You’re most welcome. I can relate, as I also struggled with depression and had a hard time accepting myself, starting when I was very young. That’s wonderful, that you’re planning to help others. I’m sure your openness and commitment to growth will inspire other people. Thank you again for starting this thread!September 2, 2013 at 10:55 pm #41615
Awesome list, Casey! It sounds like you’re a great friend to have. Here’s mine:
1. I’m compassionate. Some people call me a “bleeding heart,” but I think it’s far better than the alternative!
2. I think outside the box. I rarely do anything just because other people are doing it or it’s because I’m told it’s what I “should” do. In fact, I usually question everything I’m told to be sure it makes sense for me.
3. I’m adventurous. I’ve created a lot of exciting possibilities for myself, and I’m always open to new ones.
4. I’m a talented writer. I love knowing that I’ve used this talent to help and inspire others.
5. I enable other people to inspire, as well. I’m proud of the time I devote to helping others craft and share their stories for the Tiny Buddha blog.
Thank you for sharing this exercise here. It made me feel good to put this list together.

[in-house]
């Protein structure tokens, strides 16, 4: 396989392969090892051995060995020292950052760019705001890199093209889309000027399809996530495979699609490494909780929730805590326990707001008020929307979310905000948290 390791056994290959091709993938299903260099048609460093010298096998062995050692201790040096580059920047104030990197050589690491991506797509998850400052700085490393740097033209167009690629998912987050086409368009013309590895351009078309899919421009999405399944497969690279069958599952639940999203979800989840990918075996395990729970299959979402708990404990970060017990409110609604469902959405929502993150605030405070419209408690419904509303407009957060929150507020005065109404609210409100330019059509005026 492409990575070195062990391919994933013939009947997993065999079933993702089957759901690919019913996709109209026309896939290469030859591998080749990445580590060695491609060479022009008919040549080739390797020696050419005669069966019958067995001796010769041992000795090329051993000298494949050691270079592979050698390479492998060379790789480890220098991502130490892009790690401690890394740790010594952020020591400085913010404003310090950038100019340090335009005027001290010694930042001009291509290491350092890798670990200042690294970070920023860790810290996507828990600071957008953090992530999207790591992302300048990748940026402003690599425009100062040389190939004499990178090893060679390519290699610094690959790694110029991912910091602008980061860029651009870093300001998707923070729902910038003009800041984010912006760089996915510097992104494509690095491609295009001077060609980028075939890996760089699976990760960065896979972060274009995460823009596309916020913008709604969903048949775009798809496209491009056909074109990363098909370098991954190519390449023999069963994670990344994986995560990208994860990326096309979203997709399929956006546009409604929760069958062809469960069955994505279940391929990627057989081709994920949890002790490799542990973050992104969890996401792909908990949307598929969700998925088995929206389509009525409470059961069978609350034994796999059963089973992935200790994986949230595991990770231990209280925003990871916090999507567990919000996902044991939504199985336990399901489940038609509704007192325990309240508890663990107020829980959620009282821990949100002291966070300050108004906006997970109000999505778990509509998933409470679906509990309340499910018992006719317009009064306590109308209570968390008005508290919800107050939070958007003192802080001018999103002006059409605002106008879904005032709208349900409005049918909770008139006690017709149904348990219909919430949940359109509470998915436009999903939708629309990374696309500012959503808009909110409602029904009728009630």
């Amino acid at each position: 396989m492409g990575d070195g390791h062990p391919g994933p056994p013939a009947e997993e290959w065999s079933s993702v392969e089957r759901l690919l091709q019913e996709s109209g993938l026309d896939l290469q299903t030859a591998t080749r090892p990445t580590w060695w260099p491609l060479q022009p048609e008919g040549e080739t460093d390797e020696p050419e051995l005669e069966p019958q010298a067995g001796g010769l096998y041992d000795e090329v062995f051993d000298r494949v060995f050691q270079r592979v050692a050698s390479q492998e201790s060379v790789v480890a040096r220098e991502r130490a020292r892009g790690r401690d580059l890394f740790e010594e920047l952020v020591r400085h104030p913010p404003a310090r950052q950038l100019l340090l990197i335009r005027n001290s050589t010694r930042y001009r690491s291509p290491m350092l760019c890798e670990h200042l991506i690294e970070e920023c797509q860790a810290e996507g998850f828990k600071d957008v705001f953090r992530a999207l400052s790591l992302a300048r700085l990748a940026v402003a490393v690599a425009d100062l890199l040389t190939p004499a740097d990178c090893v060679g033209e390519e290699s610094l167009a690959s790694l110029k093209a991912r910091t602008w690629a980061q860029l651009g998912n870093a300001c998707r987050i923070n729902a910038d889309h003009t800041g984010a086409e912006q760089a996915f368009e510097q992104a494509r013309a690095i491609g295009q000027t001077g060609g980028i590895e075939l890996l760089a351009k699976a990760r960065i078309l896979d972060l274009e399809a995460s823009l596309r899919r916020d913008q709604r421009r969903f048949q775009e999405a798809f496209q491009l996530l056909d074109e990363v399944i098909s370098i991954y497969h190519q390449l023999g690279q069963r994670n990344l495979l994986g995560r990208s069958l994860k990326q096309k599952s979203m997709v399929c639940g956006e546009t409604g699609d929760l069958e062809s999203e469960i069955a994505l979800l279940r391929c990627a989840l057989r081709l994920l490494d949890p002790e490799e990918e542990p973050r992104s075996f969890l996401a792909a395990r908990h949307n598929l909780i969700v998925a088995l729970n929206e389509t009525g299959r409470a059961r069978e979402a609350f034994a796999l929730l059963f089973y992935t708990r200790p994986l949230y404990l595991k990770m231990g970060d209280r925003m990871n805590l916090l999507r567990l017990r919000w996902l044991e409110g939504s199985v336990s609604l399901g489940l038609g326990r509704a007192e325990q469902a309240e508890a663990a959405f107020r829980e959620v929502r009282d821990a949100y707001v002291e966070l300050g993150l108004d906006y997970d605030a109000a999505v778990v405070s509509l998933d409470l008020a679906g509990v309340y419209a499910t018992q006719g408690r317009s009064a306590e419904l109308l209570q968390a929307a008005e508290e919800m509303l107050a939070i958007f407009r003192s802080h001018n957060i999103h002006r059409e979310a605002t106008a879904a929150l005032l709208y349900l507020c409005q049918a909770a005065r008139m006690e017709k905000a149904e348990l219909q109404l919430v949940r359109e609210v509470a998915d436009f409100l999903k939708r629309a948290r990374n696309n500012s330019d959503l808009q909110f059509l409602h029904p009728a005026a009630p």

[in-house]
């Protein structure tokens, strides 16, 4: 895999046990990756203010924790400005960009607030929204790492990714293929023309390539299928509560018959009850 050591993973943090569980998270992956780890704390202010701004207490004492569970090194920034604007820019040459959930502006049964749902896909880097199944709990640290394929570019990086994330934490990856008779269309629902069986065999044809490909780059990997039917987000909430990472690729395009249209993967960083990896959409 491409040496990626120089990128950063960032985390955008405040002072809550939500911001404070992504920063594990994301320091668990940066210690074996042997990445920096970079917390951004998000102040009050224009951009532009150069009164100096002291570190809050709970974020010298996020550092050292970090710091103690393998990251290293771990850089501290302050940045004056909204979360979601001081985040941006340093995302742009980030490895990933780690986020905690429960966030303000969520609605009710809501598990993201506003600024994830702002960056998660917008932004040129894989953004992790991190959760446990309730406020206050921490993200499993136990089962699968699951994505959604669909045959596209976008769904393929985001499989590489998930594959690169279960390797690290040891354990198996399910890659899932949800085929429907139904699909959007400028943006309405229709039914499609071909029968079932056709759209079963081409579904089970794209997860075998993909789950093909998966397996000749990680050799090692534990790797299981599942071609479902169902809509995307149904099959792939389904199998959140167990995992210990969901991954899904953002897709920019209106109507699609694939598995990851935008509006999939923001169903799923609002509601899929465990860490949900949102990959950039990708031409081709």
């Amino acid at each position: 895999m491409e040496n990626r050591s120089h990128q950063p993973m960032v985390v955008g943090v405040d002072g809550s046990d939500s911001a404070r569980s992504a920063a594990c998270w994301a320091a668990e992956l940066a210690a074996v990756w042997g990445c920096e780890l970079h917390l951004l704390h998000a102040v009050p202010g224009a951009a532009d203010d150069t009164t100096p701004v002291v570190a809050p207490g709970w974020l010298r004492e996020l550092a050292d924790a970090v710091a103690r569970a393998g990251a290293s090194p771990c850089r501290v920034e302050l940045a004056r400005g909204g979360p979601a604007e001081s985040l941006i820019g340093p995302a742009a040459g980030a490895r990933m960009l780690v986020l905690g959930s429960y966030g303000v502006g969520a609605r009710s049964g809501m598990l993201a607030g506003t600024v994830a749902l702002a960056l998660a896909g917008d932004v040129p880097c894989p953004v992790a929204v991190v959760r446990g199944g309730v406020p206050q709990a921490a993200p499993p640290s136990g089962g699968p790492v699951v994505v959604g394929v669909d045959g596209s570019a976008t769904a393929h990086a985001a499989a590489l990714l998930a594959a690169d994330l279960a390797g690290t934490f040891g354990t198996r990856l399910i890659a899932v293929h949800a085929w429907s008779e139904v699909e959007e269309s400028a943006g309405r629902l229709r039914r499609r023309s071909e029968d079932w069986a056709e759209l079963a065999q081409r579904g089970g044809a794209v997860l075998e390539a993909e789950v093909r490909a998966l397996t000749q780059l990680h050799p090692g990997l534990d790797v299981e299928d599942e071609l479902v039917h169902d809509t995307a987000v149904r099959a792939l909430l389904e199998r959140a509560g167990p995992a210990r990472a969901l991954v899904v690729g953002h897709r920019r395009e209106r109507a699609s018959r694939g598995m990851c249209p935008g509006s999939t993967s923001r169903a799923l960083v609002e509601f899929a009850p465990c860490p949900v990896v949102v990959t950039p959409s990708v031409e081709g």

How are things going with you, in terms of your depression?September 1, 2013 at 8:37 pm #41549
I’m so sorry to hear about what you and your wife have been going through. I know from experience how tough therapy can be at times; it certainly brings up a lot of emotions. It sounds like the problem isn’t just about getting rid of jealousy, since she actually gave you a reason to be jealous in having an emotional affair. Has she told you why she had it? Do you feel you’re both making progress in counseling? I suspect it will be easier to let go of these feelings if you could feel some sense that things are improving between the two of you–that you’re not going to be permanently stuck in this limbo-like place.
Sending good thoughts your way,
LoriMay 15, 2013 at 2:02 am #35606
Thank you so much! =)May 6, 2013 at 2:16 am #35164